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Then leave Data selected and choose NVMe/TCP as the protocol. Specify the SVM you created previously and fill in the rest of the networking details. Repeat this step as desired, but you should have at least two per node for every HA pair where namespaces will exist.

 

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Now the fun begins. You can refer to VMware’s documentation here for further details of what we are about to do.

First, you must enable NVMe/TCP on the desired VMkernel adapters. Edit the VMkernel adapter to be used by going to your host’s configure tab and selecting the adapter listed under Networking\VMkernel adapters and clicking the edit action. You may also create a new VMkernel adapter.

 

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NOTE: Be aware of which uplinks are available to the selected VMkernel adapter’s port group, as you will need to reference them again in the next step.

 

 

 

Next you will enable the NVMe/TCP storage adapter. While still on the configure tab, click on Storage\Storage Adapters.

Click ADD SOFTWARE ADAPTER and then click on Add NVMe over TCP adapter as shown below.

 

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Select a vmnic that is available to the previously edited VMkernel adapter.

 

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Repeat as necessary.

 

Next, we’ll add the NVMe controller for the array in vSphere and subsystem in ONTAP. To do that, we’ll first select the adapter in the upper right pane, then we’ll click on the Controllers tab and select the ADD CONTROLLER button.

 

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Click the copy button next to the NQN (NVMe Qualified Name)

 

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Switch back over to NetApp System Manager and expand HOSTS then select NVMe Subsystems

 

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Click the add button, provide a friendly but unique name for the subsystem, change the OS to VMware, and paste in the NQN from the host.

 

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Back in the controller menu, add the IP address of one of the NVMe/TCP LIFs you created, enter in port 8009, and click discover.

Once discovery is complete, check the checkbox for each discovered LIF you want to use over this adapter. Keep in mind the vmnic that this adapter is bound to. Then click OK.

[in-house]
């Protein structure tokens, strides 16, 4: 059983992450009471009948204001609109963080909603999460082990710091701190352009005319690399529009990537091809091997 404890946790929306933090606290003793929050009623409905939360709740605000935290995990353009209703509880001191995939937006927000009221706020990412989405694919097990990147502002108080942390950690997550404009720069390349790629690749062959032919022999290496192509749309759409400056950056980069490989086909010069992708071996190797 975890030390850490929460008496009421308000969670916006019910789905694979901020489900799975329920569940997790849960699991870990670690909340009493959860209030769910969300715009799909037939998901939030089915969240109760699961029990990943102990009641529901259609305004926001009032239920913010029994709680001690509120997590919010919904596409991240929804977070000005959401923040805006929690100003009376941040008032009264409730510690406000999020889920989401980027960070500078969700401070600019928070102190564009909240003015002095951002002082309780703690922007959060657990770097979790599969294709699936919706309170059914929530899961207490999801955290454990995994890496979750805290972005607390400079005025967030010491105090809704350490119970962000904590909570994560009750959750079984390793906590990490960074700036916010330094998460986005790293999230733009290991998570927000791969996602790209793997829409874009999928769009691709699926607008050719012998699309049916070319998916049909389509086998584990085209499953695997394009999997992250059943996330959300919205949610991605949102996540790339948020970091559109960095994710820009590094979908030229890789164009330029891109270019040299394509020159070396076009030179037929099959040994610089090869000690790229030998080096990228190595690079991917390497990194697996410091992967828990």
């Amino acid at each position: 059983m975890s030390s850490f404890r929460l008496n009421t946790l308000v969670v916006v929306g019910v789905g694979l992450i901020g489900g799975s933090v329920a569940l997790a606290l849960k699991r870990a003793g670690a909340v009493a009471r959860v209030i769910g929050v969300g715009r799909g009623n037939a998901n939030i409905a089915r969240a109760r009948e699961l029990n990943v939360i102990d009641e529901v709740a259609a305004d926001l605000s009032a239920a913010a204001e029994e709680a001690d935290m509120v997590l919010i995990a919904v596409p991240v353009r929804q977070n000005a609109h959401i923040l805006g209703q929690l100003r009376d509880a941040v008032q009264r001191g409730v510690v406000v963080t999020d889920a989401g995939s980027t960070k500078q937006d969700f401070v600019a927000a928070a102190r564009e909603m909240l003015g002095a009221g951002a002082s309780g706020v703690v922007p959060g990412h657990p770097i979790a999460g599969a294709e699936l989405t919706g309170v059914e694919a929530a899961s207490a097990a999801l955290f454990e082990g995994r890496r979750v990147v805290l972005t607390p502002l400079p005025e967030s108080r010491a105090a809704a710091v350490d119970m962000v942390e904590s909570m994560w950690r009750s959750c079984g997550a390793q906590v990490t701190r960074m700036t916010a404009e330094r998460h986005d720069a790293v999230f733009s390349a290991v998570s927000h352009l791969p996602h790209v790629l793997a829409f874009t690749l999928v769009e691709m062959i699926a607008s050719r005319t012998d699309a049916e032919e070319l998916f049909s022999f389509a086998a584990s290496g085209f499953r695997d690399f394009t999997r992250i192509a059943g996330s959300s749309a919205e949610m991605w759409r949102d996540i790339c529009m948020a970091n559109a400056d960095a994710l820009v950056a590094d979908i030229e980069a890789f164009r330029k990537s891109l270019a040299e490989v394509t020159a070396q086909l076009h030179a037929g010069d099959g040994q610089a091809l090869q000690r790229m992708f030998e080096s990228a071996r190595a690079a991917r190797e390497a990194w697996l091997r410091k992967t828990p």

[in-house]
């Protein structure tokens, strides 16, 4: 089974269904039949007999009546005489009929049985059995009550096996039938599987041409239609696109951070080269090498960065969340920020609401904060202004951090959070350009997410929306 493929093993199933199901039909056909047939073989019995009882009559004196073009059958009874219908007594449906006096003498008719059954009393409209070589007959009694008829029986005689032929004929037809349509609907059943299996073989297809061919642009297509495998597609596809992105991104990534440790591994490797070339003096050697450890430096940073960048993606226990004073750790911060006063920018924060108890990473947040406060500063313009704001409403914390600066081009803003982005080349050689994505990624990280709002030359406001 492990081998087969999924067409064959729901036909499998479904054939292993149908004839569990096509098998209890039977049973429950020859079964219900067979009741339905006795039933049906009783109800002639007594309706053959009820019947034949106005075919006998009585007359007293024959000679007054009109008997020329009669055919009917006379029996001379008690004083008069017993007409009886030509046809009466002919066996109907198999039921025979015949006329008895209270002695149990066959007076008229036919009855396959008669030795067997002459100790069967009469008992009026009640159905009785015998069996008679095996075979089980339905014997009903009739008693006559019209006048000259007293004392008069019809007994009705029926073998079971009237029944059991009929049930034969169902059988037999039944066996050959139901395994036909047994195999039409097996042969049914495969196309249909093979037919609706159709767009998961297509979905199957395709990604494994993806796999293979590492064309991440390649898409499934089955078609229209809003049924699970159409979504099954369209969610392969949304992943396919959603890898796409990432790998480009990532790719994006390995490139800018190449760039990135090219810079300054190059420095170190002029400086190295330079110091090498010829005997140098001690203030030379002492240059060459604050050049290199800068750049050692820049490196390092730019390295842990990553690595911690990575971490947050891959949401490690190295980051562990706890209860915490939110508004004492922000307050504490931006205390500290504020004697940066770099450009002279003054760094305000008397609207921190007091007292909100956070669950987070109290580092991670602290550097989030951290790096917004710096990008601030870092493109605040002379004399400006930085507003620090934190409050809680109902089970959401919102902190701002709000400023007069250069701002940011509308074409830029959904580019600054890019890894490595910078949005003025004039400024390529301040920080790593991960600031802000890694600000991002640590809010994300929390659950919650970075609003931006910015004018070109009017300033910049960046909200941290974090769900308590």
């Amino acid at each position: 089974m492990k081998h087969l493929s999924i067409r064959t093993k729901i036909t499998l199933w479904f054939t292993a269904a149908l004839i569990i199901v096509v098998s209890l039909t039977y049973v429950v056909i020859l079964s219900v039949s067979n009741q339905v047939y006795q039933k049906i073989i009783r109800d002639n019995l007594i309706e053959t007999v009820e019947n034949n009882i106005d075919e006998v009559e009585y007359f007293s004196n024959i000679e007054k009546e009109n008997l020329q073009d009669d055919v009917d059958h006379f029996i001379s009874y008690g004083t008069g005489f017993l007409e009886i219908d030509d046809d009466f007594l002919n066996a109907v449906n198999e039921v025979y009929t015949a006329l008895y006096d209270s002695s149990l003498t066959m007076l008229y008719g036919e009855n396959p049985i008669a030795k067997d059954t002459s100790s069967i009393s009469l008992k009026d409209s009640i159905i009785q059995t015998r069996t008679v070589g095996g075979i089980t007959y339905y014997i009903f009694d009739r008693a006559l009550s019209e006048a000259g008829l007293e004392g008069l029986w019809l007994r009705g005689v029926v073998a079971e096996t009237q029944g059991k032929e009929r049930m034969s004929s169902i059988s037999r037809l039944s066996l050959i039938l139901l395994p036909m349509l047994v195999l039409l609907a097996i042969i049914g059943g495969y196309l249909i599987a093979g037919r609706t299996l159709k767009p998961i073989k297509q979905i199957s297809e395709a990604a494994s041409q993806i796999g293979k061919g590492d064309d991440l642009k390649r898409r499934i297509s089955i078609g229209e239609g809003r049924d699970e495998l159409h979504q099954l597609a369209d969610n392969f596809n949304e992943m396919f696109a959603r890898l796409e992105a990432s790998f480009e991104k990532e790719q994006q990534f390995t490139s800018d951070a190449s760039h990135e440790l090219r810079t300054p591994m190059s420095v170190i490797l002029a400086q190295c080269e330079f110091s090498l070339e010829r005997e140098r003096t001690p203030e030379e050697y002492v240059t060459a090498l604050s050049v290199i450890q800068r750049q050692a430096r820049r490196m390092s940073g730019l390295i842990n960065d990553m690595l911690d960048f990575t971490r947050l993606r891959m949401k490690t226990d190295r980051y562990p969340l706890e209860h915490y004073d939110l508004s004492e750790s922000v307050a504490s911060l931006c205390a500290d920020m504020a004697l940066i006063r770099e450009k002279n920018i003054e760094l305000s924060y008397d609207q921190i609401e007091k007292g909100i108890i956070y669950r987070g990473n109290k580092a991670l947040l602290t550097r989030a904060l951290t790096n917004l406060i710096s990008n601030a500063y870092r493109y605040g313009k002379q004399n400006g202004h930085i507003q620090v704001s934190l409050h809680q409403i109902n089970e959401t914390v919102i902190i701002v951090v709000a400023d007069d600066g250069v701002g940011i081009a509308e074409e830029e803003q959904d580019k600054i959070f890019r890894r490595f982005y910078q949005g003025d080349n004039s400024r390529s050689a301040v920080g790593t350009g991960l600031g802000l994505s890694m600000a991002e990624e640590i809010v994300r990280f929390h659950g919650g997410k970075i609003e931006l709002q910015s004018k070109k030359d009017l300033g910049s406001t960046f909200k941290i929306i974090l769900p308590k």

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Repeat as necessary if you have additional software adapters.

Now let’s create an NVMe namespace. Back in System Manager, expand Storage and select NVMe Namespaces, then click Add.

 

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 After that you simply supply the information for one or more namespaces you want to create, and System Manager will create them for you. Note that you must change the OS to VMware, and select the subsystem we’ve created, as shown below. Click Save when done.

 

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You will notice that the device shows up under the adapter in vSphere without having to rescan as you might have to do with iSCSI.

 

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Next, we’ll put a datastore on the device. Right click on the host and select storage -> New Datastore.

 

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Select VMFS and click Next.

 

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Provide a name and select the NVMe namespace we just created and click Next.

 

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Select VMFS6 and click Next.

 

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Click Next again to use the entire NS.

 

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Review your inputs and select Finish.

 

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Next review the results on the summary tab of the datastore.

 

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Next review the multipathing configuration and adjust as needed.

 

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 Click ACTIONS and Edit Multipathing to make changes.

 

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I typically recommend changing the IOPs to 1. If this were a SCSI LUN on a NetApp ASA system, I would also recommend setting the PSP (Path Selection Policy) to LB-Latency as shown below. This is NVMe and not SCSI, so I won’t change the PSP.

 

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And that’s it. You can now start deploying VMs and testing the solution!